With law enforcement going after online sex trafficking of minors with a vengeance, Bitcoin virtual currency is becoming the preferred coin of the realm for the sex industry.
Police and the FBI have battled escort services for decades in an effort to root out underage sex trafficking. Their most effective tool has been following credit card transactions and threatening to publish data on sex consumers’ actions and payments.
Negative publicity badgered Craigslist into shutting down escort advertising on its adult content sites in 2010, despite huge and profitable traffic.
After Cook County Illinois Sheriff Tom Dart called a news conference this summer to detail how he made 800 arrests for child prostitution over the last six years by tracking credit card payments, Visa and MasterCard were shamed into cutting-off processing of transactions for Backpage’s adult website.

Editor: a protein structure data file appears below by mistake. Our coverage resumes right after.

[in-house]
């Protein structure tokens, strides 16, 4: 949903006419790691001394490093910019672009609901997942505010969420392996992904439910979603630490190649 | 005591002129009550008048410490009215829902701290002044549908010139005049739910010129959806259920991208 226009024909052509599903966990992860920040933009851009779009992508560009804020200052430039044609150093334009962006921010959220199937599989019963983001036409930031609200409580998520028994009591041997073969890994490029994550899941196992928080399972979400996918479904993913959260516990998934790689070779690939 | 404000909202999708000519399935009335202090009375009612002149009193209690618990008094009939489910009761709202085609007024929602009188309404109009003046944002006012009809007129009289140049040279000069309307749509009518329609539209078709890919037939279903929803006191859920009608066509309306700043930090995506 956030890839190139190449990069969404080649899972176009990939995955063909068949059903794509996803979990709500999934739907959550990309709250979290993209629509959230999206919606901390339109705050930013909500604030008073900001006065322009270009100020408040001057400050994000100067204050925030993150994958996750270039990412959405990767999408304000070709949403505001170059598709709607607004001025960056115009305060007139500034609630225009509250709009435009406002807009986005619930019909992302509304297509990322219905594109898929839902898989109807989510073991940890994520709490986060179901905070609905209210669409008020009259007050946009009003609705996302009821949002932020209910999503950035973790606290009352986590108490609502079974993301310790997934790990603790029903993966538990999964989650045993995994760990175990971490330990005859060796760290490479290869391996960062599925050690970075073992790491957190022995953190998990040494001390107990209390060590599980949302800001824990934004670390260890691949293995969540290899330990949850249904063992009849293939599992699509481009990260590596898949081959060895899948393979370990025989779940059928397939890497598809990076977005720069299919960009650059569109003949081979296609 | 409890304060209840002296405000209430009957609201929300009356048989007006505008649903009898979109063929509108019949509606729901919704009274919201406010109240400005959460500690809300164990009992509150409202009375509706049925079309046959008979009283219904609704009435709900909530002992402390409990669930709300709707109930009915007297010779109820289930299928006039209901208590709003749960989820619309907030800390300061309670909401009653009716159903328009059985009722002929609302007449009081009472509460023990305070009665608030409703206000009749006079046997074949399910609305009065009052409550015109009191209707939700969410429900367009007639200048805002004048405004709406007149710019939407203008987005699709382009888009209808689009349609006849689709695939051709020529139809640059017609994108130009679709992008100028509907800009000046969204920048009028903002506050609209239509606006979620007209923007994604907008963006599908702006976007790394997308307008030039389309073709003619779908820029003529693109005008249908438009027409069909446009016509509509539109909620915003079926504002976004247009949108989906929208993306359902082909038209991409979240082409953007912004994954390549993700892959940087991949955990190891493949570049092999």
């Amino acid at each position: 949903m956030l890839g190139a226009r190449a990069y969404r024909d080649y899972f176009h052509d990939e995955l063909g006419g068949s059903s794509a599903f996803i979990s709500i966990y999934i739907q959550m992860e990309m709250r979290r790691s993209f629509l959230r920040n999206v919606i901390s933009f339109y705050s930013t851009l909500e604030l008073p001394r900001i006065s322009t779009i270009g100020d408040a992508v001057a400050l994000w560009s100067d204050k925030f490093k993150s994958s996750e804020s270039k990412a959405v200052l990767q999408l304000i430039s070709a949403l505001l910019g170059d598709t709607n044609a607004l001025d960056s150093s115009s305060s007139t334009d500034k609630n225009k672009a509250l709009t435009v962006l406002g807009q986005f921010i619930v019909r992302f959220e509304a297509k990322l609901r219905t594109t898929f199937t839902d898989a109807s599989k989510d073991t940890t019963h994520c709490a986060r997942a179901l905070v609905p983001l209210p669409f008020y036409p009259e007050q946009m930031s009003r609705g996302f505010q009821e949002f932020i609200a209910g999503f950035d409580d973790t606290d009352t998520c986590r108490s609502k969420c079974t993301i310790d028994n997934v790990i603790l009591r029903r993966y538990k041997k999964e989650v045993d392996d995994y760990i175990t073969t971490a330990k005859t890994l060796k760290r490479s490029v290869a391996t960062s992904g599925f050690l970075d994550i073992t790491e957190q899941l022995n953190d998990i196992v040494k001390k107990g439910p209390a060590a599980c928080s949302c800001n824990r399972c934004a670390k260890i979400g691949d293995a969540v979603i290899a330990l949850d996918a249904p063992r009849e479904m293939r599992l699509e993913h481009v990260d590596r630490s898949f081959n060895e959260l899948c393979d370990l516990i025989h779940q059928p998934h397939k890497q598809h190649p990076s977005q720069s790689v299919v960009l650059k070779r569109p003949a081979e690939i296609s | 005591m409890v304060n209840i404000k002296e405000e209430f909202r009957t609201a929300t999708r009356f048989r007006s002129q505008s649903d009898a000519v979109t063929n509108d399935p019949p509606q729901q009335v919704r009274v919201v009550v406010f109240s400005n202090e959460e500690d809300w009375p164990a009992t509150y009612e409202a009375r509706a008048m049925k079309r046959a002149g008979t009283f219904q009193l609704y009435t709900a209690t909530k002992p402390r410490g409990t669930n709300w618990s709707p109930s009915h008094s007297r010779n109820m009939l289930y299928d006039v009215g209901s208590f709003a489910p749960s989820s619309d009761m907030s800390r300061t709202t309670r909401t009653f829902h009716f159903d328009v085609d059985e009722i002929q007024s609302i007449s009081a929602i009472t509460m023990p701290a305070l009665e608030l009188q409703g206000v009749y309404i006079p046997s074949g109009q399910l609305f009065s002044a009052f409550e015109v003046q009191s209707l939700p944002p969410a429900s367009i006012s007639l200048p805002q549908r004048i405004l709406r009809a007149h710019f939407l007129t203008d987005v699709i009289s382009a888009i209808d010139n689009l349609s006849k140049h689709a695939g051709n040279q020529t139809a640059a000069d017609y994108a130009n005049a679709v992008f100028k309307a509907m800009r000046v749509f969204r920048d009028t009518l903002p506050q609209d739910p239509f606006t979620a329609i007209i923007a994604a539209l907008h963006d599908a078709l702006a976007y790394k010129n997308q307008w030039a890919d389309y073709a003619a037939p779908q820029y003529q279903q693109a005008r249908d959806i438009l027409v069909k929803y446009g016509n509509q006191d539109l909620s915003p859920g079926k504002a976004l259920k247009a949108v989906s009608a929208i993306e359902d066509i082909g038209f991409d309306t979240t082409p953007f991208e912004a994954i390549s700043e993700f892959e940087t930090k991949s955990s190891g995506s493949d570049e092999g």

Dart claimed that his effort was part of a crackdown on criminal sex traffickers who “prey on the weak and vulnerable.” He argued that the use of credit cards in the “violent” sex industry “implies an undeserved credibility and sense of normalcy” to illegal transactions and increases the demand for “women and girls” who are often supplied through “coercion and violence.”
But the announcement outraged so-called “sex workers” across